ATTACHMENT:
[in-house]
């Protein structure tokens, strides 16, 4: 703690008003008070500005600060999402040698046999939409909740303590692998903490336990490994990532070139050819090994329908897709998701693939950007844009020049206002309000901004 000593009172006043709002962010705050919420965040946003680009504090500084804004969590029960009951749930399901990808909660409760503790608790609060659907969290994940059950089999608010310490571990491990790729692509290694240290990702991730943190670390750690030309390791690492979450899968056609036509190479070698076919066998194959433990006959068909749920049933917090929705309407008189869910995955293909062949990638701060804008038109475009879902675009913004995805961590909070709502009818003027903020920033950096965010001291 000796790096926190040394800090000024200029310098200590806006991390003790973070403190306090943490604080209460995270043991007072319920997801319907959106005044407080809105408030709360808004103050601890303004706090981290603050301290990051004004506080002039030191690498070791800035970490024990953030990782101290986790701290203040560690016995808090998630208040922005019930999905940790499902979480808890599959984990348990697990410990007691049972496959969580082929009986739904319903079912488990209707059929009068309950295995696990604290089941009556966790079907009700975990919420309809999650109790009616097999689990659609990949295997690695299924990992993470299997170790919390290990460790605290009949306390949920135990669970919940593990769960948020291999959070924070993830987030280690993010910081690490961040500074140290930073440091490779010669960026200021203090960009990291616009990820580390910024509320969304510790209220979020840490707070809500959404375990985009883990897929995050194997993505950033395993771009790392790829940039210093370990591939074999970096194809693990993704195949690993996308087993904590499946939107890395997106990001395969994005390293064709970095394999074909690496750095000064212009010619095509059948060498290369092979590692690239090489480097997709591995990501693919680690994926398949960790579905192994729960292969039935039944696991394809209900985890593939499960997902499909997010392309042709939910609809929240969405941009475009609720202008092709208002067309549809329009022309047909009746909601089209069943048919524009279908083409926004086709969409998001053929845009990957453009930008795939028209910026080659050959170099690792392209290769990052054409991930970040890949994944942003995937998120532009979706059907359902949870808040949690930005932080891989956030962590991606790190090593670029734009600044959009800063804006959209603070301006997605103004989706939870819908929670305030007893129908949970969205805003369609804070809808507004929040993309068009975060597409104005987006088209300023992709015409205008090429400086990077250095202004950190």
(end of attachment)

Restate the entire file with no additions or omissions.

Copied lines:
[in-house]
């Protein structure tokens, strides 16, 4: 703690008003008070500005600060999402040698046999939409909740303590692998903490336990490994990532070139050819090994329908897709998701693939950007844009020049206002309000901004 000593009172006043709002962010705050919420965040946003680009504090500084804004969590029960009951749930399901990808909660409760503790608790609060659907969290994940059950089999608010310490571990491990790729692509290694240290990702991730943190670390750690030309390791690492979450899968056609036509190479070698076919066998194959433990006959068909749920049933917090929705309407008189869910995955293909062949990638701060804008038109475009879902675009913004995805961590909070709502009818003027903020920033950096965010001291 000796790096926190040394800090000024200029310098200590806006991390003790973070403190306090943490604080209460995270043991007072319920997801319907959106005044407080809105408030709360808004103050601890303004706090981290603050301290990051004004506080002039030191690498070791800035970490024990953030990782101290986790701290203040560690016995808090998630208040922005019930999905940790499902979480808890599959984990348990697990410990007691049972496959969580082929009986739904319903079912488990209707059929009068309950295995696990604290089941009556966790079907009700975990919420309809999650109790009616097999689990659609990949295997690695299924990992993470299997170790919390290990460790605290009949306390949920135990669970919940593990769960948020291999959070924070993830987030280690993010910081690490961040500074140290930073440091490779010669960026200021203090960009990291616009990820580390910024509320969304510790209220979020840490707070809500959404375990985009883990897929995050194997993505950033395993771009790392790829940039210093370990591939074999970096194809693990993704195949690993996308087993904590499946939107890395997106990001395969994005390293064709970095394999074909690496750095000064212009010619095509059948060498290369092979590692690239090489480097997709591995990501693919680690994926398949960790579905192994729960292969039935039944696991394809209900985890593939499960997902499909997010392309042709939910609809929240969405941009475009609720202008092709208002067309549809329009022309047909009746909601089209069943048919524009279908083409926004086709969409998001053929845009990957453009930008795939028209910026080659050959170099690792392209290769990052054409991930970040890949994944942003995937998120532009979706059907359902949870808040949690930005932080891989956030962590991606790190090593670029734009600044959009800063804006959209603070301006997605103004989706939870819908929670305030007893129908949970969205805003369609804070809808507004929040993309068009975060597409104005987006088209300023992709015409205008090429400086990077250095202004950190």